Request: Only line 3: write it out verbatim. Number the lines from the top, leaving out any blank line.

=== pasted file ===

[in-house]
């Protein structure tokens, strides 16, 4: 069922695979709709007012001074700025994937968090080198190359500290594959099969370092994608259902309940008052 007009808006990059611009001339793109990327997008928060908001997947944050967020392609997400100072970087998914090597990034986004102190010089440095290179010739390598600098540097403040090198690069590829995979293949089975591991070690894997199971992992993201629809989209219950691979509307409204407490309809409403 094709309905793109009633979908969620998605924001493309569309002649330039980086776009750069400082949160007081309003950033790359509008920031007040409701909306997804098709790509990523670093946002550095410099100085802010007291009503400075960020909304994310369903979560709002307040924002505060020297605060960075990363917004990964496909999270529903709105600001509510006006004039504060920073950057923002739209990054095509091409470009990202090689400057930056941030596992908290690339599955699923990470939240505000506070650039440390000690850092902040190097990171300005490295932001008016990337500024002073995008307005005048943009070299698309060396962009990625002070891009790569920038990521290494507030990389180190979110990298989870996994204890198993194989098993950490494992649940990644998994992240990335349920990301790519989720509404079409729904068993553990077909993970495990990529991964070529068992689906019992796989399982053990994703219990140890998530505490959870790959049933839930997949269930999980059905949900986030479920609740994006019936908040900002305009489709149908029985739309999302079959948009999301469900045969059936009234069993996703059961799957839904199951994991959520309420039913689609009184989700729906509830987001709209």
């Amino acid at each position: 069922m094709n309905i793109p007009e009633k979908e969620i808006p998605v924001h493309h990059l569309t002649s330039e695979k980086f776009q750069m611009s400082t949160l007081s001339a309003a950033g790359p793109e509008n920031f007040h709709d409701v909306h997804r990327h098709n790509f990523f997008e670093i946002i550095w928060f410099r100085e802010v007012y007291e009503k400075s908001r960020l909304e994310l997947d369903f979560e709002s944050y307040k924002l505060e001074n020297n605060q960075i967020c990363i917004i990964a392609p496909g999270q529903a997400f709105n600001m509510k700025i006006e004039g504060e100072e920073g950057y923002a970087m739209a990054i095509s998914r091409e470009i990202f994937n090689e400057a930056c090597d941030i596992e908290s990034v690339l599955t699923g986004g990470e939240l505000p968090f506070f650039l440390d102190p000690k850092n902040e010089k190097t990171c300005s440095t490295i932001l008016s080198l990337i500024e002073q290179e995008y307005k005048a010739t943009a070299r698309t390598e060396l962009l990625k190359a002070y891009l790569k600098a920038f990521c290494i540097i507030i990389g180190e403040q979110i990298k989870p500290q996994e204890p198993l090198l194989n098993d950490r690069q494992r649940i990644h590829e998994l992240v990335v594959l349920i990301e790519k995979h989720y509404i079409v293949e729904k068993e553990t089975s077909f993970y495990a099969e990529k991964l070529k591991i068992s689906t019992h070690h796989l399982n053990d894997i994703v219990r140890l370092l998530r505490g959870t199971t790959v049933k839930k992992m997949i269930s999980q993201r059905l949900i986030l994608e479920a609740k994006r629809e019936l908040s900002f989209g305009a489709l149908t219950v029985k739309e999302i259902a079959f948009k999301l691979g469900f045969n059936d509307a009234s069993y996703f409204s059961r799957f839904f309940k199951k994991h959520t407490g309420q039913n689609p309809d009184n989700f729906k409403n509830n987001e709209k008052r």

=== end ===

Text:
């Amino acid at each position: 069922m094709n309905i793109p007009e009633k979908e969620i808006p998605v924001h493309h990059l569309t002649s330039e695979k980086f776009q750069m611009s400082t949160l007081s001339a309003a950033g790359p793109e509008n920031f007040h709709d409701v909306h997804r990327h098709n790509f990523f997008e670093i946002i550095w928060f410099r100085e802010v007012y007291e009503k400075s908001r960020l909304e994310l997947d369903f979560e709002s944050y307040k924002l505060e001074n020297n605060q960075i967020c990363i917004i990964a392609p496909g999270q529903a997400f709105n600001m509510k700025i006006e004039g504060e100072e920073g950057y923002a970087m739209a990054i095509s998914r091409e470009i990202f994937n090689e400057a930056c090597d941030i596992e908290s990034v690339l599955t699923g986004g990470e939240l505000p968090f506070f650039l440390d102190p000690k850092n902040e010089k190097t990171c300005s440095t490295i932001l008016s080198l990337i500024e002073q290179e995008y307005k005048a010739t943009a070299r698309t390598e060396l962009l990625k190359a002070y891009l790569k600098a920038f990521c290494i540097i507030i990389g180190e403040q979110i990298k989870p500290q996994e204890p198993l090198l194989n098993d950490r690069q494992r649940i990644h590829e998994l992240v990335v594959l349920i990301e790519k995979h989720y509404i079409v293949e729904k068993e553990t089975s077909f993970y495990a099969e990529k991964l070529k591991i068992s689906t019992h070690h796989l399982n053990d894997i994703v219990r140890l370092l998530r505490g959870t199971t790959v049933k839930k992992m997949i269930s999980q993201r059905l949900i986030l994608e479920a609740k994006r629809e019936l908040s900002f989209g305009a489709l149908t219950v029985k739309e999302i259902a079959f948009k999301l691979g469900f045969n059936d509307a009234s069993y996703f409204s059961r799957f839904f309940k199951k994991h959520t407490g309420q039913n689609p309809d009184n989700f729906k409403n509830n987001e709209k008052r």